Chinese and European songs

A Comparison of Human and Computational Melody Prediction Through Familiarity and Expertise

In early December, we published a new paper in Frontiers in Psychology, dealing with the human melody prediction—specifically a comparison between musicians and non-musicians—and comparing it to machine predictors.

A full paper is available here:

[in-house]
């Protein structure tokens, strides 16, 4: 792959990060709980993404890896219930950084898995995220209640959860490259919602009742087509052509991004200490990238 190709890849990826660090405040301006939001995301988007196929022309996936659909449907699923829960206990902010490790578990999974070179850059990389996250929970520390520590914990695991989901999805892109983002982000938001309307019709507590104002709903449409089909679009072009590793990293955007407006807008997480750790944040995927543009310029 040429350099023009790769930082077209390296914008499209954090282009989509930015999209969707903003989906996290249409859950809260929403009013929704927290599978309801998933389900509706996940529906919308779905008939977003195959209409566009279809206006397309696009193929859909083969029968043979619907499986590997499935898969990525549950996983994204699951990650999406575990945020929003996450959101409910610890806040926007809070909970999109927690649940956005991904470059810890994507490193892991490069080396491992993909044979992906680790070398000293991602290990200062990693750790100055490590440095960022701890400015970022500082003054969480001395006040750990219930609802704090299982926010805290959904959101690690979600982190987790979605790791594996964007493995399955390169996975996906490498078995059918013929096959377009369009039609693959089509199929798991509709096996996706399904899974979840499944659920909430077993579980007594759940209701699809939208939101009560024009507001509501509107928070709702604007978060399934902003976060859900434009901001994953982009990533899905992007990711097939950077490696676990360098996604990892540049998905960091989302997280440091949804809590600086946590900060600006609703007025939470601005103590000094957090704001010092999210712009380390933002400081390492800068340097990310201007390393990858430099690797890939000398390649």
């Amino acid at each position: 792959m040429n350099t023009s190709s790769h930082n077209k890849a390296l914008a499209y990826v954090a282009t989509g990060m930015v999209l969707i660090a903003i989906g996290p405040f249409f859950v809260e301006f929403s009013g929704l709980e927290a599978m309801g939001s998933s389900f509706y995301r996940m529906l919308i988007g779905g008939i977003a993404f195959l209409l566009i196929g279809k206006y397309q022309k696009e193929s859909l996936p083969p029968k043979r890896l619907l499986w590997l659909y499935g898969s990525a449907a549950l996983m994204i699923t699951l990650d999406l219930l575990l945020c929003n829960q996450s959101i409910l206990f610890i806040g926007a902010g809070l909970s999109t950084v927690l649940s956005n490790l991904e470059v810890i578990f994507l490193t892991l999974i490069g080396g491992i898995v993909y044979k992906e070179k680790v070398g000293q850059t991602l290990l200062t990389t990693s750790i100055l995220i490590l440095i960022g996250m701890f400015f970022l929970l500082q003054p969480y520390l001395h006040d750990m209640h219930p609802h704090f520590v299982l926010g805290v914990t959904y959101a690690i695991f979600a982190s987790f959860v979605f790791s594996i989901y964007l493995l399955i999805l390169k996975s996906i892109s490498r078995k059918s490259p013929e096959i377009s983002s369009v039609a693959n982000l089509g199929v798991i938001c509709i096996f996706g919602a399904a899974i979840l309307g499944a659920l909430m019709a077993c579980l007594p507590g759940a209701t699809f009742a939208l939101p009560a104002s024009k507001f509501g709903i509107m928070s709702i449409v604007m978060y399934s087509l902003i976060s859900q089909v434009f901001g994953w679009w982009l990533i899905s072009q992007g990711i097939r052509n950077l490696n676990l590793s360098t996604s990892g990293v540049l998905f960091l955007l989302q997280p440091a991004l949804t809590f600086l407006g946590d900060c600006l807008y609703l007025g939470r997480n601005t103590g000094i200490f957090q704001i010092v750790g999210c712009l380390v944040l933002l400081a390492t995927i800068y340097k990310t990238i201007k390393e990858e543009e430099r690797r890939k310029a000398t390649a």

ABSTRACT: Melody prediction is an important aspect of music listening. The success of prediction, i.e., whether the next note played in a song is the same as the one predicted by the listener, depends on various factors. In the paper, we present two studies, where we assess how music familiarity and music expertise influence melody prediction in human listeners, and, expressed in appropriate data/algorithmic ways, computational models. To gather data on human listeners, we designed a melody prediction user study, where familiarity was controlled by two different music collections, while expertise was assessed by adapting the Music Sophistication Index instrument to Slovenian language. In the second study, we evaluated the melody prediction accuracy of computational melody prediction models. We evaluated two models, the SymCHM and the Implication-Realization model, which differ substantially in how they approach melody prediction. Our results show that both music familiarity and expertise affect the prediction accuracy of human listeners, as well as of computational models.

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